Wednesday, May 24, 2006

Sweeps, God and Governance

By Daniel Gale-Grogen

The suits at KFOR, Oklahoma City's NBC affiliate, could be a little more subtle about their deeply entrenched devotion to consultants. While it cannot be proved without the compliance of a mole in either the station's promotions or news departments, a consultant clearly informed the station that its road to dominance in Nielsen "sweeps" periods was a, shall we say, divine path.

But this pandering to viewers' soft spots finds its equal in those who are planning legislation, referenda and talking points for the run-up to the November mid-term elections. The mobilization of National Guard troops along the Mexican border? It's really no different from having Madonna walk on for some slap-happy hijinks on "Will & Grace."

For those without a passing knowledge of sweeps, it is the period when the television industry and A.C. Nielsen measure viewership and thereby determine advertising rates for individual programs. What has evolved from this focus on February, May, July and November is an unhealthy reliance on stunts, which means wacky guest-stars on sit-coms, awkward made-for-television movies about the bird flu, and local television news ratcheting up its shrillness.

This often takes the form of "fill-in-the-blank can kill you" stories on everyday consumer goods like lipstick or bottled water, or involves dropping a car into a lake, a ravine, a vat of meat by-products or straight into the ground to illustrate what happens "when seconds count." It can involve the dating habits of local radio personalities or the terror that awaits your children outside your heavily fortified front door. But this month at KFOR, the abiding concern has been with all things God.

When one subject becomes polyglot, it becomes obvious that a consultant is turning the knobs. "You know what people in Oklahoma City love? No, not Tex-Mex food and gated communities -- they love God and God accessories. You get on the right side of God, and the ratings shall be bountiful, verily I say unto you!"

But instead of serious stories on religion, KFOR indulged in Godsploitation during the nearly-completed sweeps. The 10 p.m. Monday edition concentrated on "Holy Spirits" -- sightings of heavenly orbs or Casper or Slimer or some such nonsense in some photos taken in a Texas church. But that was only one in a series of super-special God stories. The station ran stories on "Religiously Transmitted Diseases" (the subject of a local pastor's book on misconceptions among the faithful), "Dying for God" (a package on a Cushing, Oklahoma, congregation that does not believe in basic medication, and that God heals everything), "House of God" (church services taking place in private homes), the self-explanatory "Angels on Tape," and "Rebels With a Cross," a story about skate-punks for Jesus.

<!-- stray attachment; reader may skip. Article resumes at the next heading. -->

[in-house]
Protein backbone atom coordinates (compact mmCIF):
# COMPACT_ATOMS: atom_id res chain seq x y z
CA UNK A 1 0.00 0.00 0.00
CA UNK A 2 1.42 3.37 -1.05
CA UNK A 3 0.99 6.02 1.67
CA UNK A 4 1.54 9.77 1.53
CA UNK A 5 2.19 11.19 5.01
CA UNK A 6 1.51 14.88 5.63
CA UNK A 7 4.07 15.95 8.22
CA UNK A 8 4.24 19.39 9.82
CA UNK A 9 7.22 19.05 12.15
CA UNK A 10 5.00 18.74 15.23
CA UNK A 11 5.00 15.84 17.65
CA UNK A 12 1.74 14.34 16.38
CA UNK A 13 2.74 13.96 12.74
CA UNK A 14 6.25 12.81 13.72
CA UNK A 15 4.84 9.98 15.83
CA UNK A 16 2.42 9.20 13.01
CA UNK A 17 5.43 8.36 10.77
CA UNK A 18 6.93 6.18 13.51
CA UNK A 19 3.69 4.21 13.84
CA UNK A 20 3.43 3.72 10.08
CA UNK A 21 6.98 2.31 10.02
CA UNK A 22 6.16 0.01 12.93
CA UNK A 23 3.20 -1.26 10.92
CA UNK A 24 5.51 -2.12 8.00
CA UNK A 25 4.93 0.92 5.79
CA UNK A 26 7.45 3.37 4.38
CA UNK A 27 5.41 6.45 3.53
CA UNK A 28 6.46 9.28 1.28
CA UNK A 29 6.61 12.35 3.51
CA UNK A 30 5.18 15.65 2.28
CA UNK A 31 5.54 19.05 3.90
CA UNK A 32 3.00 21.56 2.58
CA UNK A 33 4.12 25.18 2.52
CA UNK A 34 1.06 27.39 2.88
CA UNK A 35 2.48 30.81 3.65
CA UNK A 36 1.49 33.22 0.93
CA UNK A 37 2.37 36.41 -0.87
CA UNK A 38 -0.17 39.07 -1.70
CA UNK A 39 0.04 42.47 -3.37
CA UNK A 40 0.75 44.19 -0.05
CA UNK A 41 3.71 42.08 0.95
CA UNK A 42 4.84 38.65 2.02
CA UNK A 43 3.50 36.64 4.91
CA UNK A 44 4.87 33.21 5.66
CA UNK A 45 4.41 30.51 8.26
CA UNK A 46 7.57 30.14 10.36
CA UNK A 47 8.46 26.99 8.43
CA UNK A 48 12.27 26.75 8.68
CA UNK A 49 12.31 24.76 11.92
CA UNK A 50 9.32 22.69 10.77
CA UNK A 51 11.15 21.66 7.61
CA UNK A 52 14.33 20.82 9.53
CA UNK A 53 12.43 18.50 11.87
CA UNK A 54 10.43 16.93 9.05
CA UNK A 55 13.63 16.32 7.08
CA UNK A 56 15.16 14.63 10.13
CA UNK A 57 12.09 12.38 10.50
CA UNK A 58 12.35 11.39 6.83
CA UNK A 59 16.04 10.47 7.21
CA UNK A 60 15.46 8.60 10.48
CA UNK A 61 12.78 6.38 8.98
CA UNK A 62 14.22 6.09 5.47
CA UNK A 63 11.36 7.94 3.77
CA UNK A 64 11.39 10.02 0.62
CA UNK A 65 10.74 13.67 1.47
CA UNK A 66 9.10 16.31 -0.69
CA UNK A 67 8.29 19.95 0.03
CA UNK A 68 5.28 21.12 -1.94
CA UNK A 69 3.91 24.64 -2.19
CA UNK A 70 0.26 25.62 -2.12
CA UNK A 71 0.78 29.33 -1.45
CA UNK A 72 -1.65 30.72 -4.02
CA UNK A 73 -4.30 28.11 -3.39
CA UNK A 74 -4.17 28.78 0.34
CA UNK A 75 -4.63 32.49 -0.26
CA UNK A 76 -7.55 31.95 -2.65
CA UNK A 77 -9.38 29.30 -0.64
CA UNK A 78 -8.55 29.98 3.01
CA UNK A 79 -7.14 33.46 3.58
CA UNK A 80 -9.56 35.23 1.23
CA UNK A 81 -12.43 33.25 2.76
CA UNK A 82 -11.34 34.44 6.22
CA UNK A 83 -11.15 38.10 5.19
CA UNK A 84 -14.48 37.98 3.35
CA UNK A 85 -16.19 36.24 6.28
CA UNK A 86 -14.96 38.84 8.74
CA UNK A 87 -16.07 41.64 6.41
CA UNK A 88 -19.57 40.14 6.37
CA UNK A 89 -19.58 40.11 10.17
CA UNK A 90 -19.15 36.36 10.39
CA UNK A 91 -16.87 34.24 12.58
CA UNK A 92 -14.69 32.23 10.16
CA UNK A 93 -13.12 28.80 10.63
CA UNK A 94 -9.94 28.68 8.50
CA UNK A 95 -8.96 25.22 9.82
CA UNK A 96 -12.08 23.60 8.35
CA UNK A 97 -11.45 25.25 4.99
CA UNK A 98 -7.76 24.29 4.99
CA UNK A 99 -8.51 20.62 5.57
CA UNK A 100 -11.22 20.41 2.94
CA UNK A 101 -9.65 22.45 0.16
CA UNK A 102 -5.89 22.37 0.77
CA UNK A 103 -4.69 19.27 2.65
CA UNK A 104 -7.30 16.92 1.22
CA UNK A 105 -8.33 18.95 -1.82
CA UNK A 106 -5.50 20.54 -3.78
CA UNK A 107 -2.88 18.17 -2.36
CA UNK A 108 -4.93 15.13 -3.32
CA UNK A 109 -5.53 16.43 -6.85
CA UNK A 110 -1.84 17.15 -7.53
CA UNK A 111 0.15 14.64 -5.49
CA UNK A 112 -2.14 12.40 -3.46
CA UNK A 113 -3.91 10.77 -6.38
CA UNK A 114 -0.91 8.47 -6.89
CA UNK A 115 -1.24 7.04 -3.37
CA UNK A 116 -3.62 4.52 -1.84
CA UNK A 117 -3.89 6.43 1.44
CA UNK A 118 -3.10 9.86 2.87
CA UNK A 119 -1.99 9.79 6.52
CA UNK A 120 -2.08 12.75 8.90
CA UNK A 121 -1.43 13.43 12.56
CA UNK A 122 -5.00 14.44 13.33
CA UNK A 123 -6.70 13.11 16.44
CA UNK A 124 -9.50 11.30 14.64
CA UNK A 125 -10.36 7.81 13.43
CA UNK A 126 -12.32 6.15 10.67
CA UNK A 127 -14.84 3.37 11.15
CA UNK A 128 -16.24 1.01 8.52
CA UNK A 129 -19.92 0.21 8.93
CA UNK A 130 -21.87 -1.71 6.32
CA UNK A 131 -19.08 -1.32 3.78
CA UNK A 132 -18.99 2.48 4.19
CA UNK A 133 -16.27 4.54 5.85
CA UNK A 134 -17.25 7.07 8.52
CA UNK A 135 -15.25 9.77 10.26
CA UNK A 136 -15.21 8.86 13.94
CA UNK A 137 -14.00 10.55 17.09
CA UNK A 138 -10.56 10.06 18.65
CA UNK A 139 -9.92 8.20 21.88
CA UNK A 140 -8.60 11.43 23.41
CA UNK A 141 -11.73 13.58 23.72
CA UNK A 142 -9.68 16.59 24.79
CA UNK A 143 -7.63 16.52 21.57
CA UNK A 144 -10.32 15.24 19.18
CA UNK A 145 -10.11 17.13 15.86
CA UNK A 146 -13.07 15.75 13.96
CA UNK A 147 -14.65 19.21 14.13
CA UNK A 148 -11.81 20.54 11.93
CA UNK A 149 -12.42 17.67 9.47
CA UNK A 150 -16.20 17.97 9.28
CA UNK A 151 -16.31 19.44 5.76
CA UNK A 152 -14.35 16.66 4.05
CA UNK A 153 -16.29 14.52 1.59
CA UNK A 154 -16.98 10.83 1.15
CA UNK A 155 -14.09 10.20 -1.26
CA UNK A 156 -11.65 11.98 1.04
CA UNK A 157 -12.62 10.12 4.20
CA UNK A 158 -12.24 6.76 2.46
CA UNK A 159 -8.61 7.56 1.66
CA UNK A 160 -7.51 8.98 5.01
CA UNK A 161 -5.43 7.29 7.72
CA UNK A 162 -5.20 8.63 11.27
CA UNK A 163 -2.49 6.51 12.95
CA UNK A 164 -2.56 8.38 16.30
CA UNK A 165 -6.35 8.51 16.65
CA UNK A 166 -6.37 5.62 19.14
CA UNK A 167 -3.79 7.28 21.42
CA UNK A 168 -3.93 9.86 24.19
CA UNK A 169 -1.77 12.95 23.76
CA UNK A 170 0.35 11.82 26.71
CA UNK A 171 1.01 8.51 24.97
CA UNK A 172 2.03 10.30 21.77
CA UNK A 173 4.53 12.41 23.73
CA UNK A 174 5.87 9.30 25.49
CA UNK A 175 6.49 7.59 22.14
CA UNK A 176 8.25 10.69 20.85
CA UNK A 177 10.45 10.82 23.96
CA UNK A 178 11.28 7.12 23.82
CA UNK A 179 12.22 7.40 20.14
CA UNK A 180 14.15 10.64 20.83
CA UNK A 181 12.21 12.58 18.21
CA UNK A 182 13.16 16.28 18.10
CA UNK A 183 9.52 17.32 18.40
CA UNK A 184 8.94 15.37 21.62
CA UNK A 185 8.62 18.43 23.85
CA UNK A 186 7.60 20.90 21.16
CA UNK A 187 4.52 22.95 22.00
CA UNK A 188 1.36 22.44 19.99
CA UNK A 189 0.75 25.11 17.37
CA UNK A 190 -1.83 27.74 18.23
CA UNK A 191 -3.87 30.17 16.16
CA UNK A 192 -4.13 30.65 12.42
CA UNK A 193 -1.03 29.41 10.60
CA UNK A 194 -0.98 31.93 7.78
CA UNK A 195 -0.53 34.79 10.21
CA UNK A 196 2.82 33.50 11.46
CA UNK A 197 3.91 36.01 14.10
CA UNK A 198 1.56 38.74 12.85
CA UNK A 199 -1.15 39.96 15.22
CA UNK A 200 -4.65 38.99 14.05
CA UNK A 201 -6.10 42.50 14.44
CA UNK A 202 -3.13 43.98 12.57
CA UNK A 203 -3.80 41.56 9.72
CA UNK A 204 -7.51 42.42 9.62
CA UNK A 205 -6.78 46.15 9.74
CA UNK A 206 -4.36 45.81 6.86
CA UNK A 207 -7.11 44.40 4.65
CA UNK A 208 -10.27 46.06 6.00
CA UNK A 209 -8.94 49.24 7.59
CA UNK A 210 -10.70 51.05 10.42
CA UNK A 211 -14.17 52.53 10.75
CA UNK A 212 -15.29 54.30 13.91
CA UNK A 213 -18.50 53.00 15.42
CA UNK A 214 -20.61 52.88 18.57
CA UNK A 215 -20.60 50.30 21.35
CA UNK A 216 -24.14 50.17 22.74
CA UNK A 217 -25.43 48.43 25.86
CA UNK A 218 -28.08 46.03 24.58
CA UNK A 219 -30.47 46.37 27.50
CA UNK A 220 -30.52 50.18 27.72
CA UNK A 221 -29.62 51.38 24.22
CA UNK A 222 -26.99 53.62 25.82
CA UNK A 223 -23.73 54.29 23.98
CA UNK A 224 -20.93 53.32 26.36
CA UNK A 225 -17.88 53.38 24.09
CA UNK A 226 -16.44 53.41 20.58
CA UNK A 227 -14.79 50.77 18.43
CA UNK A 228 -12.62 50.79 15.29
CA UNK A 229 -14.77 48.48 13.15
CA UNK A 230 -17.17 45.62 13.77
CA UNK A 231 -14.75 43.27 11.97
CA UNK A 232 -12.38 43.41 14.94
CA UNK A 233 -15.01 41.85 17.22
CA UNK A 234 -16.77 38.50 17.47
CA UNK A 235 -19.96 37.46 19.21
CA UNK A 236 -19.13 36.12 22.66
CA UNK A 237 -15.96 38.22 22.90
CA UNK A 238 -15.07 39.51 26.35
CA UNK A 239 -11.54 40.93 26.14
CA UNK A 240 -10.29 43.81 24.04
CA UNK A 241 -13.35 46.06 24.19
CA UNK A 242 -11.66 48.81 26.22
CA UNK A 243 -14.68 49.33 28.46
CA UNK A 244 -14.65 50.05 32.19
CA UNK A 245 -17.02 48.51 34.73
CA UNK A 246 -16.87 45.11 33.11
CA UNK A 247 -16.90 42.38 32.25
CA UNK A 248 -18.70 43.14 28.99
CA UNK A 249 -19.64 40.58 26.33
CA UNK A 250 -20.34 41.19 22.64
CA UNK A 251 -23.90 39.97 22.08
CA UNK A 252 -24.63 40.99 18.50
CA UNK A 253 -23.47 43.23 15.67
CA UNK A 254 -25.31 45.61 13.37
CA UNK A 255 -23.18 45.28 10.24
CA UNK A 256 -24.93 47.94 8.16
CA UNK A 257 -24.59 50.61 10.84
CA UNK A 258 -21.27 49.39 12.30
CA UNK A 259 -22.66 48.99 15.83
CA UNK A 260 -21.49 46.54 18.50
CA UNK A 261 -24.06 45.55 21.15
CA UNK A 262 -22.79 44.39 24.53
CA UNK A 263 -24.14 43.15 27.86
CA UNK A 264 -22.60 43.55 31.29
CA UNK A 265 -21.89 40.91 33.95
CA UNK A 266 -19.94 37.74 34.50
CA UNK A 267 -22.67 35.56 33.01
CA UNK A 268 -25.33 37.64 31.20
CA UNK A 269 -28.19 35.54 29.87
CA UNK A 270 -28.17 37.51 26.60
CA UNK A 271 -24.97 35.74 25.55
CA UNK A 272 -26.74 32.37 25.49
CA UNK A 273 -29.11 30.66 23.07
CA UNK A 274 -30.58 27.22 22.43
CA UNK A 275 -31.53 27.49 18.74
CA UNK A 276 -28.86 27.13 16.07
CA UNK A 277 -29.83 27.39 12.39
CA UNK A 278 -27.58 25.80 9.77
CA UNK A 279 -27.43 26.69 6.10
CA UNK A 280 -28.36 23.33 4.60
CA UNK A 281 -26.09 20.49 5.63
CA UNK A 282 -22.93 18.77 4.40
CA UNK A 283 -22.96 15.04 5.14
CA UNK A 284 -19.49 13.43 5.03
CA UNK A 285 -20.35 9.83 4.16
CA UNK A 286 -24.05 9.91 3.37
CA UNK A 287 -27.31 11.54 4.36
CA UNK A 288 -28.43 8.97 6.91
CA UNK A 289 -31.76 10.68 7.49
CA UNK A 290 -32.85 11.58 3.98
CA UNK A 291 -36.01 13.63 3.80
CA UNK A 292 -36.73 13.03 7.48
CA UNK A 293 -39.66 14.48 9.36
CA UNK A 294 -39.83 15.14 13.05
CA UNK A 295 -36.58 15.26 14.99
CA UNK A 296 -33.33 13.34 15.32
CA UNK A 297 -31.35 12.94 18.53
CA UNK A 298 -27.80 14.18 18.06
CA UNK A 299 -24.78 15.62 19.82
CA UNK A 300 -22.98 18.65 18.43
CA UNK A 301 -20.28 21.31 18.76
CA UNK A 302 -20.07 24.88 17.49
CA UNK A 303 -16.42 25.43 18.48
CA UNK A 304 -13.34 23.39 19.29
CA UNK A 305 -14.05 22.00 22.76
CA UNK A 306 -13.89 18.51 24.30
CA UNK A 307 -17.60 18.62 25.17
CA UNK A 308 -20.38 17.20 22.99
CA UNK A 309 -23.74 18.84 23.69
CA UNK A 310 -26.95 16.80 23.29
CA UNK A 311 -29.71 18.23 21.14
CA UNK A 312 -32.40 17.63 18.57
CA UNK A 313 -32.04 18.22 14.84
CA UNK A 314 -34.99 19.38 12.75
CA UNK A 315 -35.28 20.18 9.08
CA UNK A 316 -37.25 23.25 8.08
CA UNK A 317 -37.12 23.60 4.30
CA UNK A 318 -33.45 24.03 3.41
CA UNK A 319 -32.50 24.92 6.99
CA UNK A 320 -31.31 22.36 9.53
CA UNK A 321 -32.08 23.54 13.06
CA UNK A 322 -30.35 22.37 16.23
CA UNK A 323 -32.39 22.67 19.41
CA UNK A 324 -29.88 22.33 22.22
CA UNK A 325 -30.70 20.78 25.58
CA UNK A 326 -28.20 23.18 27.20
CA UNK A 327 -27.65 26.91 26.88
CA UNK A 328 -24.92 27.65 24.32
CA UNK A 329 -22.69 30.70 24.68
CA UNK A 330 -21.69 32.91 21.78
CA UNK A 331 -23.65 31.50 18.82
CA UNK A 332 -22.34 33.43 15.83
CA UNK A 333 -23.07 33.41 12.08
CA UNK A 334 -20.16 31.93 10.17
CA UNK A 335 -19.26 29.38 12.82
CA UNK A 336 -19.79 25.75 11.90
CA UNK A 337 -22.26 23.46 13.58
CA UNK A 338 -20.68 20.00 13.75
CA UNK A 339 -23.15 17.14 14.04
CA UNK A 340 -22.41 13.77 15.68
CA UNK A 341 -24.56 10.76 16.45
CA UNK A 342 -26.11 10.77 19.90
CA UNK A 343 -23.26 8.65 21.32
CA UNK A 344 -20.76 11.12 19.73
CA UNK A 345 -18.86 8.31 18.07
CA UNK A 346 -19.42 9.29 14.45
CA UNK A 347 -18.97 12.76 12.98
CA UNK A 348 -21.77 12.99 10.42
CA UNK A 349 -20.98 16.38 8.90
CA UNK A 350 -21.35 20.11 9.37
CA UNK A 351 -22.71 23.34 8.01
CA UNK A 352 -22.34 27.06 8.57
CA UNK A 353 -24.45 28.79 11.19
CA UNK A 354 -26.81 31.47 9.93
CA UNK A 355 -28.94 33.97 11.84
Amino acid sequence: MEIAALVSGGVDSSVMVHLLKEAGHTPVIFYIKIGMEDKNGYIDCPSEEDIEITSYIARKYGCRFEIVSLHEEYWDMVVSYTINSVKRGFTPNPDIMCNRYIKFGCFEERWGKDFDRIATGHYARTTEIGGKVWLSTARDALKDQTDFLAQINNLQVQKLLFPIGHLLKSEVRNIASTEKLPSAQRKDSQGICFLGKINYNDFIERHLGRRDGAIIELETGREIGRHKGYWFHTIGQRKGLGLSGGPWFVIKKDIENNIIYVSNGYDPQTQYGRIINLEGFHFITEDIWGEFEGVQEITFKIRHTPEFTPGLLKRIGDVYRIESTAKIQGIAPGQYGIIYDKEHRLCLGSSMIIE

This has been an ongoing theme during KFOR sweeps for some time, but never has it reached the intensity and frequency that the May "Jesus Sweeps" achieved. Then, as soon as the ratings period ends, so does the Godsploitation. KFOR gets what it wants from the Christians, and then it's back to house fires and the 4-Warn Storm Tracker.

The bizarre part comes when government begins acting like a local news team stunting for ratings. In the coming months, we'll see congressional votes, ballot initiatives or just a rhetoric free-for-all on a gay marriage ban amendment, tax cuts, flag burning and limits on stem-cell research, along with the current bugaboo on everyone's minds, immigration.

But while television ratings stunts amount mainly to cheap thrills, election sweeps stunts tend to fray our political fabric. Cynical political gamesmanship turns real-life problems and issues into talking points, and the discourse invariably gets dumbed down into the kind of parlor game, in which the powers that be try to confuse the electorate sufficiently that they'll just throw up their hands and vote for the incumbent, or the latest "American Idol" winner or something. As Iggy Pop once sang, "Well that's like hypnotizing chickens."

Reuters quotes White House spokesperson Maria Tamburri as saying that President George W. Bush assured Mexico President Vicente Fox that "the United States considers Mexico a friend and that what is being considered is not militarization of the border, but support of border patrol capabilities on a temporary basis by National Guard personnel."

Temporary? You bet. Just like a full month of "Desperate Housewives" without reruns or KFOR's love of "Jesus On a Tortilla" stories, once the election/sweeps period is over, it's back to business as usual. But as long as it guarantees high ratings/turnout of the political base, well then, "mission accomplished."


At 11:37 AM, Anonymous Brett said...

Excellent. Spot-on, and giving food for thought about how modern "news" media may actually depend on these political versions of sweeps weeks to give them something to natter about.

At 9:23 PM, Anonymous Anonymous said...

and what was their most hyped GOd story of the sweeps? Days and days of urging viewers to pray for one of their reporters to recover. He didn't.


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